Well, not most of the time, I have to tell them. But the Holy Spirit is still present at Christ Church, even when the way we worship is rather more reserved and the gifts we receive generally reveal themselves a bit more quietly.
It’s important to remember, I think, that the Spirit was poured out in a new and different way at Pentecost than ever before. God had sent the Spirit on individuals in the Old Testament, to empower them for a particular task. That dramatic display showed that something unique, but temporary, was happening. But Jesus was the One on whom, as Saint John the Baptist recognized, the Spirit descended and remained. He was filled with the Spirit from the moment of His conception in the womb of the Blessed Virgin Mary. And when He sent His Spirit at Pentecost, it may have arrived in signs and wonders, but it remained forever on His people, the members of His Body. The Spirit was there in the dramatic moments, to be sure, but in the ordinary ones as well.
Our Epistle lesson from Romans describes how the Spirit is at work in us even “in our weakness,” when we feel very far from God, and don’t know how to pray. In our darkest times, when any kind of belief seems difficult, we can trust that the Spirit within us is interceding for us, calling out for God’s help and renewing us from within. These moments are Pentecost’s opposite—the night of weeping instead of the morning of joy, simple grace instead of blazing glory, simply holding on instead of reaching out in signs and wonders. But the same Spirit is present in both times, and God sustains us through both kinds of experiences so that we may continue to grow in our love for Him and develop His fruit in our lives.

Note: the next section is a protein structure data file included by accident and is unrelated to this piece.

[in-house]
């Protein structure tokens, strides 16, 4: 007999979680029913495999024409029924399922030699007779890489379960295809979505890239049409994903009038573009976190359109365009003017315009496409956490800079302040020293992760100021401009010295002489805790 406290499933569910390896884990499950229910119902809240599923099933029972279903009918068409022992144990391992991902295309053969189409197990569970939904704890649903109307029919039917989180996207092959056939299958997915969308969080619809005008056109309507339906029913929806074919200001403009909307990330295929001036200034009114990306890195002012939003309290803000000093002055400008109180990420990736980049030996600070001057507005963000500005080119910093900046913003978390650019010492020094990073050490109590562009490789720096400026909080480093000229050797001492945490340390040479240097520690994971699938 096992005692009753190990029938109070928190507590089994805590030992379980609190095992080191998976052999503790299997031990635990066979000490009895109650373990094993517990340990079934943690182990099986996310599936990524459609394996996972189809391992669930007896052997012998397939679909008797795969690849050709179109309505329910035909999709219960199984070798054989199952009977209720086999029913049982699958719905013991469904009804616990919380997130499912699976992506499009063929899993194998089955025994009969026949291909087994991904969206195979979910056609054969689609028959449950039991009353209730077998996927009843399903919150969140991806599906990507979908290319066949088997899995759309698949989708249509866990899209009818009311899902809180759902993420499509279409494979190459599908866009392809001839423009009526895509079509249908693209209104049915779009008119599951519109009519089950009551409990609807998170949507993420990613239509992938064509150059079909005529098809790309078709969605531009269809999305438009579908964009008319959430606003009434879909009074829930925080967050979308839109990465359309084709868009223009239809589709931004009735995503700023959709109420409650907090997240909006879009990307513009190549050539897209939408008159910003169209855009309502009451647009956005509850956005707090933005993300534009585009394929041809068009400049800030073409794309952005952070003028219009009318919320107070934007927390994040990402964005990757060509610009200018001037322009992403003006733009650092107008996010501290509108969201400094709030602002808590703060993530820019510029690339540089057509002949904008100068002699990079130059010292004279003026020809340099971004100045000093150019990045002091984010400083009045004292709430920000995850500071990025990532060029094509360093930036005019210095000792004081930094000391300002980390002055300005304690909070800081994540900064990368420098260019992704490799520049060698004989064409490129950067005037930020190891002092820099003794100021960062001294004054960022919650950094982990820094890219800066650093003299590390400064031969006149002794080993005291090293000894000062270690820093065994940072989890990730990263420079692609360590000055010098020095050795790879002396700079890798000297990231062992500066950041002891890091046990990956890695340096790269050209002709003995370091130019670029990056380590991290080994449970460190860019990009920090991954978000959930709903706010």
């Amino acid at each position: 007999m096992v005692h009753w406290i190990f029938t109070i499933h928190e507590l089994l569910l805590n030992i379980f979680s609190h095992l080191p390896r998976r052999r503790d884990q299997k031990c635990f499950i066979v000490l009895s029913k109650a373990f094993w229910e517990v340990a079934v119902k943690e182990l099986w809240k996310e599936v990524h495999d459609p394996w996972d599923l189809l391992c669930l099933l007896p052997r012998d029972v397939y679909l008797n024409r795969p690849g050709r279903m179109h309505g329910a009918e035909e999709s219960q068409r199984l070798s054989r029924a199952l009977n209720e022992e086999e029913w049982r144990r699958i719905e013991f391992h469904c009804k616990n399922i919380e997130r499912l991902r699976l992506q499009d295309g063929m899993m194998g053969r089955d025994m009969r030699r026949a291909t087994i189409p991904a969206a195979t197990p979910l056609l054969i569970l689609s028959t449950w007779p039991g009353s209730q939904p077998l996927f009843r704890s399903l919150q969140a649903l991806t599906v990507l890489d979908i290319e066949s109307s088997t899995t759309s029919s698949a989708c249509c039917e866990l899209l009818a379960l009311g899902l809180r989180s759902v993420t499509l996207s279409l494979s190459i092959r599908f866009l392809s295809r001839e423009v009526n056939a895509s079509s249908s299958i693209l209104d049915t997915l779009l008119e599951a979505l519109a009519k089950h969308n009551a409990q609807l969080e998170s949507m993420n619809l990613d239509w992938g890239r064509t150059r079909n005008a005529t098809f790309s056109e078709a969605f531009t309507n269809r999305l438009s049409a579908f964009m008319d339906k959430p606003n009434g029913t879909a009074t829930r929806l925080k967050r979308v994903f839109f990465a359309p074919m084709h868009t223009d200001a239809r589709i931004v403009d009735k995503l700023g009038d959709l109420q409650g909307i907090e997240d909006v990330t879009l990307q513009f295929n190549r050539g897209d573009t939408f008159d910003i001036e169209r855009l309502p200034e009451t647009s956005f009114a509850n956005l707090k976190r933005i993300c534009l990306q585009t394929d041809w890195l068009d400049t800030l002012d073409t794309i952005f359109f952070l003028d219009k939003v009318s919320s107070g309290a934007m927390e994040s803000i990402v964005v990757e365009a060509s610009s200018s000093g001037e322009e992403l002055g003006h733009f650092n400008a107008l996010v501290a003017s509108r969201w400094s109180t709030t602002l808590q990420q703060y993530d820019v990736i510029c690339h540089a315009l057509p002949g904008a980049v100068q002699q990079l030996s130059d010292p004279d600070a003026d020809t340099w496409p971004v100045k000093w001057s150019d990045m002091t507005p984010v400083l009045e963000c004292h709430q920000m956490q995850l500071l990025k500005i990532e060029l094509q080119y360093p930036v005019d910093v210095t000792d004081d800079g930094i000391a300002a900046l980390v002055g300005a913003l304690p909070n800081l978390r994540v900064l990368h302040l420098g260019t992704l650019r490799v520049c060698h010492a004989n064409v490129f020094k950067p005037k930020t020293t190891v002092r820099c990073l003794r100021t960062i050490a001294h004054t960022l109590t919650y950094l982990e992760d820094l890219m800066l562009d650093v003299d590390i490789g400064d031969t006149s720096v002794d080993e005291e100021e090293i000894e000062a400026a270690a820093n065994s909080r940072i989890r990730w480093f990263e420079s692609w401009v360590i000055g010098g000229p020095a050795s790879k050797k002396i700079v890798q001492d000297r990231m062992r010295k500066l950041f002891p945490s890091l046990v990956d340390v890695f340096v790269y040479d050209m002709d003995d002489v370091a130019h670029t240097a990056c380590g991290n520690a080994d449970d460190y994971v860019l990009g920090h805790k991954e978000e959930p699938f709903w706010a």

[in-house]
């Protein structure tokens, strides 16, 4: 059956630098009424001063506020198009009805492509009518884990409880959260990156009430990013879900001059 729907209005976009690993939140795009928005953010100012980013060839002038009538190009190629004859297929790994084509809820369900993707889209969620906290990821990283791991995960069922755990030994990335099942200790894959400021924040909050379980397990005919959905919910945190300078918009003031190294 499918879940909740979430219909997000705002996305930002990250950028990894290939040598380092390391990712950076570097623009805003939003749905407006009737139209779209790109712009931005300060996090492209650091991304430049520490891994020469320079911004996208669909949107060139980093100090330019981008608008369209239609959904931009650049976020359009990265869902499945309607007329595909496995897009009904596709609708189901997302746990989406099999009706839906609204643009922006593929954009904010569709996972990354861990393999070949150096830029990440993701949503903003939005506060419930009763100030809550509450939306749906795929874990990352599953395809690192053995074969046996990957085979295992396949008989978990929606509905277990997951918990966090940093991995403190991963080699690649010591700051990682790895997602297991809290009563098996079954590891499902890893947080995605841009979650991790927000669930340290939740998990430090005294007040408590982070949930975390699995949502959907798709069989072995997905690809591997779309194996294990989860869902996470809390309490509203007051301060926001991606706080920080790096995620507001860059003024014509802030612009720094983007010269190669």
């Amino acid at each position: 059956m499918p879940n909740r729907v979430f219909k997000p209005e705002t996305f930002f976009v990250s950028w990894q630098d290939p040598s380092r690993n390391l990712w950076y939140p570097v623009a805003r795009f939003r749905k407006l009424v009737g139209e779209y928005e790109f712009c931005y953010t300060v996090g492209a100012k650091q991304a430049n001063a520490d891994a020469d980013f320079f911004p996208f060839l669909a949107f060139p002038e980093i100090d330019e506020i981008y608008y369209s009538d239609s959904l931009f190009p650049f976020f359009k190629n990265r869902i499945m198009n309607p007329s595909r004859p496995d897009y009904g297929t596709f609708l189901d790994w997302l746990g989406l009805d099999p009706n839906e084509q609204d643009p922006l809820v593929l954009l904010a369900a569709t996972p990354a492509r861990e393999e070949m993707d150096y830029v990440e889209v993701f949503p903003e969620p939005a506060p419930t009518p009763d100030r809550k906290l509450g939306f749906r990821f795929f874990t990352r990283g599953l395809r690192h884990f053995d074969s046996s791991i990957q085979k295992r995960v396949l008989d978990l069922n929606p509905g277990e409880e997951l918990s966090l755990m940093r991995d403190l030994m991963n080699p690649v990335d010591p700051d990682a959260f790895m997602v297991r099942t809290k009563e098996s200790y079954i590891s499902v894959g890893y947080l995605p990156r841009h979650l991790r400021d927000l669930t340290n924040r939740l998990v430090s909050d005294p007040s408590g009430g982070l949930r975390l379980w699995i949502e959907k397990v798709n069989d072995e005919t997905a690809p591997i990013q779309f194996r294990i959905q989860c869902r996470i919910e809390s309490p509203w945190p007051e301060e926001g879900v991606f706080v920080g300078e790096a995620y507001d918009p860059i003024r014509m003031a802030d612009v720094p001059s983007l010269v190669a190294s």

The last time I was leading worship services at the jail, one of the inmates asked me afterwards if I would pray for him to be baptized in the Holy Spirit. From the way he made his request, I was pretty sure he was asking if I could pray that he have a Pentecost-type experience, that the Holy Spirit would make Himself known dramatically, by helping the man speak in tongues or have visions. But I wonder if what He didn’t need much more, in that dark place full of so much trouble and pain, was the Holy Spirit’s presence in the way that Saint Paul was describing, the Spirit active in our weakness, giving us hope when all seems lost, praying for us when it is so very hard to pray at all. When I prayed for him, I asked that God would renew the Spirit’s work in him, the Holy Spirit who had always dwelt within him since he was baptized. I asked that he would receive the sign he needed, the blessing that would help him know God’s love and goodness.
I’ll have to ask him the next time I go back to the jail which kind of experience he had. If he’s like most Christians I’ve known, it will probably be a bit of both—the Spirit in power one day, and in weakness the next, but never absent or indifferent. The Spirit always giving us just what we really need to live in fellowship with our good and gracious Lord.